|Bid||120.94 x 1000|
|Ask||120.96 x 800|
|Day's Range||119.81 - 121.02|
|52 Week Range||91.11 - 121.59|
|Beta (3Y Monthly)||1.19|
|PE Ratio (TTM)||11.94|
|Earnings Date||Jan 14, 2020|
|Forward Dividend & Yield||3.60 (3.01%)|
|1y Target Est||121.58|
The Dow Jones, S&P; 500 and Nasdaq erased weekly gains as Boeing, Netflix and software stocks sold off. Dow stocks JPMorgan and UnitedHealth rallied on earnings.
Whenever there are unexpected problems in the financial markets, banks are quick to create the illusion of financial regulation as the culprit. In doing so, they divert attention from the real cause, which is all-too-often misbehavior on the part of the banks they represent.
Investor sentiment upbeat on banks' Q3 earnings, with the major players displaying top-line strength on the back of higher fee income and loan growth.
Two of the nation’s top banks — No. 1 JPMorgan Chase & Co. and No. 7 U.S. Bancorp — are entering the Charlotte market with big ideas for taking a slice out of the competition.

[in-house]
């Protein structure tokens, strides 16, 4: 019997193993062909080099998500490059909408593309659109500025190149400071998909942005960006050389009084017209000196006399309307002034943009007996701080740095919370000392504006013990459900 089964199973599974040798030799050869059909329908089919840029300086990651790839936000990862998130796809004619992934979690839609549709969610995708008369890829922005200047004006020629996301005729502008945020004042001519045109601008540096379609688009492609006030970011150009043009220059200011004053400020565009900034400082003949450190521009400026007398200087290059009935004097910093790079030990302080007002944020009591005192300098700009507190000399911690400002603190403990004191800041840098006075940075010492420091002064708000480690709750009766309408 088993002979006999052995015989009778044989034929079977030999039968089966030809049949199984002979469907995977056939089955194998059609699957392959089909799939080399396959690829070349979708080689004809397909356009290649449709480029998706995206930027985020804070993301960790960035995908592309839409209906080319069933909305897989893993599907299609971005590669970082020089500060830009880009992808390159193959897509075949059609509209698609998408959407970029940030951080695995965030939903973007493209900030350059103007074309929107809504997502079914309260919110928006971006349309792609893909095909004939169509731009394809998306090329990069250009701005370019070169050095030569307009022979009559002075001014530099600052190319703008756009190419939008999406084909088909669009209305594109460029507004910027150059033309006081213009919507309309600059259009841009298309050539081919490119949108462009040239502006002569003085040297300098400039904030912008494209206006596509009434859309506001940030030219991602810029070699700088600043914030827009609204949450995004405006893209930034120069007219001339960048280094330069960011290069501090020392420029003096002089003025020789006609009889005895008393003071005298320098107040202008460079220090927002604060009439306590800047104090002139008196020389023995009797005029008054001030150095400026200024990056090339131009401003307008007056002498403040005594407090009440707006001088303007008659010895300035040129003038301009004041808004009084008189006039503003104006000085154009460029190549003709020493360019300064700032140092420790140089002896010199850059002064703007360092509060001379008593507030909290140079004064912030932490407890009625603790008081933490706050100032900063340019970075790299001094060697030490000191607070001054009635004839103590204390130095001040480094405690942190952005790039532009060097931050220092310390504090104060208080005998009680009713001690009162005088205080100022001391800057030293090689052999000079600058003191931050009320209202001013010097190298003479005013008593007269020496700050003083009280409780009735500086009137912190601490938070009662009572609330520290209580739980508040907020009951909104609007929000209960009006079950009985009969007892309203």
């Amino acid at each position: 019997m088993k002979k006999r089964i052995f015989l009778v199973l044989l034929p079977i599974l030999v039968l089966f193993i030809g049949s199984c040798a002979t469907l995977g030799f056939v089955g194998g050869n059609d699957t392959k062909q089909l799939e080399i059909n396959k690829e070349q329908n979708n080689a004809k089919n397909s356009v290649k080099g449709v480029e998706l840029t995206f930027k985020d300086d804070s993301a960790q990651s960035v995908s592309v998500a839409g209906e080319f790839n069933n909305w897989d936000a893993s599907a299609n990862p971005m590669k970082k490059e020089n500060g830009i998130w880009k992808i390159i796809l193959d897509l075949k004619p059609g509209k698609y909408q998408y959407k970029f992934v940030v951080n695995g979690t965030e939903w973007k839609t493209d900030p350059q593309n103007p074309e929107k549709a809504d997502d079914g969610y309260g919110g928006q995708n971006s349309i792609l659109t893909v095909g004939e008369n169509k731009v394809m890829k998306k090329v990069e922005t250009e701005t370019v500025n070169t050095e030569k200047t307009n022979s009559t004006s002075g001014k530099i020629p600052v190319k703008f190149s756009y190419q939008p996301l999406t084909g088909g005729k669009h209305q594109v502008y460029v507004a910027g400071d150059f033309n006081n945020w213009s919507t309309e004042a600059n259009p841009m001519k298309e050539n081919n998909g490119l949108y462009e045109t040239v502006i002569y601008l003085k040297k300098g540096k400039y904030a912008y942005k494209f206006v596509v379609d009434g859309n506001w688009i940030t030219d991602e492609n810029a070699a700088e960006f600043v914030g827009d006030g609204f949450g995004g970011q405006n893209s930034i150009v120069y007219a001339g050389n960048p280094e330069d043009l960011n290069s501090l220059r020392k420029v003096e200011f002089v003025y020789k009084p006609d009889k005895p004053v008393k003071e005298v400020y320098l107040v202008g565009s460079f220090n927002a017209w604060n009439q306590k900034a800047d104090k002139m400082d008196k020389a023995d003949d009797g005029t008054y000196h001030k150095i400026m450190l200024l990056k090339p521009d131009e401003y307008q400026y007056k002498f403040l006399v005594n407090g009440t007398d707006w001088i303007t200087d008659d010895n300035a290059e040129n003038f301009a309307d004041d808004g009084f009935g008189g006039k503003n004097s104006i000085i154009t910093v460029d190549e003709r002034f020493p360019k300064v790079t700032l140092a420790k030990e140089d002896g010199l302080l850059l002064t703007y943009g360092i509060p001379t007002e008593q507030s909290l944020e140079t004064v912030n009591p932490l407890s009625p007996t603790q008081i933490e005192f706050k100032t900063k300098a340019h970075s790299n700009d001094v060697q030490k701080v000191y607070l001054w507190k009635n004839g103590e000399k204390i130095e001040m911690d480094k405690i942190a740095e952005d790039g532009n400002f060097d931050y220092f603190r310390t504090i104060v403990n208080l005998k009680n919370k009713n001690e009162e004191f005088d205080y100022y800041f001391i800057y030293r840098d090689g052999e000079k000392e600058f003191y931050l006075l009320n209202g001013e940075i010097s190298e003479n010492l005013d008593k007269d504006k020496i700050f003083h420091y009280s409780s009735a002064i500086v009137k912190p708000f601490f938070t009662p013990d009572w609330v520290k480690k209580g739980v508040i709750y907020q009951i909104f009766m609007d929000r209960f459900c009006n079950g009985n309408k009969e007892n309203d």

DEEP DIVE J.P. Morgan Chase has a reputation as the “best in class” among the Big Four U.S. banks, but Bank of America might be a better investment if you hold the stock for the next few years, according to Edward Jones analyst James Shanahan.
for WeWork that might force the US bank to impose margin calls on co-founder Adam Neumann. The Japanese tech group and the US bank have submitted competing plans to pump as much as $5bn into WeWork in a deal that could value the group at $8bn or less, according to multiple people briefed on the matter. The proposal from SoftBank, which has already sunk more than $10bn into the company, would significantly dilute other equity holders, including Mr Neumann.
What did we learn from the avalanche of big US bank earnings this week? That the industry can take a hard punch — from interest rates falling to historic lows — and remain up on its feet. Bankers and bank ...
New York Fed President John Williams said the U.S. central bank was confident in its measures to deal with funding market strains.
Morgan Stanley reported a higher-than-expected profit on Thursday, bolstered by strength in bond trading and M&A advisory, but executives were careful not to sound too optimistic about the rest of the year. Like other big banks, Morgan Stanley had to navigate falling interest rates, volatile markets and recession signals during the third quarter, and fared relatively well. Its overall profit rose 3%, topping Wall Street expectations by a healthy margin.